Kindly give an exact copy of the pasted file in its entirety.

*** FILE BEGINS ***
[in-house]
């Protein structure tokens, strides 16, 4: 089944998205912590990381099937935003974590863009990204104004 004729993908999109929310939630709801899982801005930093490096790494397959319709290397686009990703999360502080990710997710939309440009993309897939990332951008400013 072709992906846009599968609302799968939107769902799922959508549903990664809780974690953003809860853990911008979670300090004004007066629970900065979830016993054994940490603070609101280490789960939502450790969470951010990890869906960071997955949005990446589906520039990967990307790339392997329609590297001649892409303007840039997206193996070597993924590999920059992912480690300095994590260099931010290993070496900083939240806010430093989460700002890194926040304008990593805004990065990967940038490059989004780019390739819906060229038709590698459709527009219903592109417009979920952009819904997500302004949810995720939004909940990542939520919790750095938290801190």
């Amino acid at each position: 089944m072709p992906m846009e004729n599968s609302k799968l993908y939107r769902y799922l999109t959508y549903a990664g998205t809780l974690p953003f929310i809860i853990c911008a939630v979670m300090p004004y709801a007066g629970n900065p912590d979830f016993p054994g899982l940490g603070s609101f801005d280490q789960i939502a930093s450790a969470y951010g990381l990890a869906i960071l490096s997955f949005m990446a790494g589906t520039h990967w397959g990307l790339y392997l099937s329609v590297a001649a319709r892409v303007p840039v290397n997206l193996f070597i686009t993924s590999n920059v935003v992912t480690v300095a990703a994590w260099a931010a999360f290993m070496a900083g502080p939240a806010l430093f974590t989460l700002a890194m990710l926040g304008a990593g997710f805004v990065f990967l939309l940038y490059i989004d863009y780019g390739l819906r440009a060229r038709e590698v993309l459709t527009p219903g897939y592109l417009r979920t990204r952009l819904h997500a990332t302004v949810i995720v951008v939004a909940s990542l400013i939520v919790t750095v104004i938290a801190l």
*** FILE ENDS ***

[in-house]
């Protein structure tokens, strides 16, 4: 089944998205912590990381099937935003974590863009990204104004 004729993908999109929310939630709801899982801005930093490096790494397959319709290397686009990703999360502080990710997710939309440009993309897939990332951008400013 072709992906846009599968609302799968939107769902799922959508549903990664809780974690953003809860853990911008979670300090004004007066629970900065979830016993054994940490603070609101280490789960939502450790969470951010990890869906960071997955949005990446589906520039990967990307790339392997329609590297001649892409303007840039997206193996070597993924590999920059992912480690300095994590260099931010290993070496900083939240806010430093989460700002890194926040304008990593805004990065990967940038490059989004780019390739819906060229038709590698459709527009219903592109417009979920952009819904997500302004949810995720939004909940990542939520919790750095938290801190």
């Amino acid at each position: 089944m072709p992906m846009e004729n599968s609302k799968l993908y939107r769902y799922l999109t959508y549903a990664g998205t809780l974690p953003f929310i809860i853990c911008a939630v979670m300090p004004y709801a007066g629970n900065p912590d979830f016993p054994g899982l940490g603070s609101f801005d280490q789960i939502a930093s450790a969470y951010g990381l990890a869906i960071l490096s997955f949005m990446a790494g589906t520039h990967w397959g990307l790339y392997l099937s329609v590297a001649a319709r892409v303007p840039v290397n997206l193996f070597i686009t993924s590999n920059v935003v992912t480690v300095a990703a994590w260099a931010a999360f290993m070496a900083g502080p939240a806010l430093f974590t989460l700002a890194m990710l926040g304008a990593g997710f805004v990065f990967l939309l940038y490059i989004d863009y780019g390739l819906r440009a060229r038709e590698v993309l459709t527009p219903g897939y592109l417009r979920t990204r952009l819904h997500a990332t302004v949810i995720v951008v939004a909940s990542l400013i939520v919790t750095v104004i938290a801190l």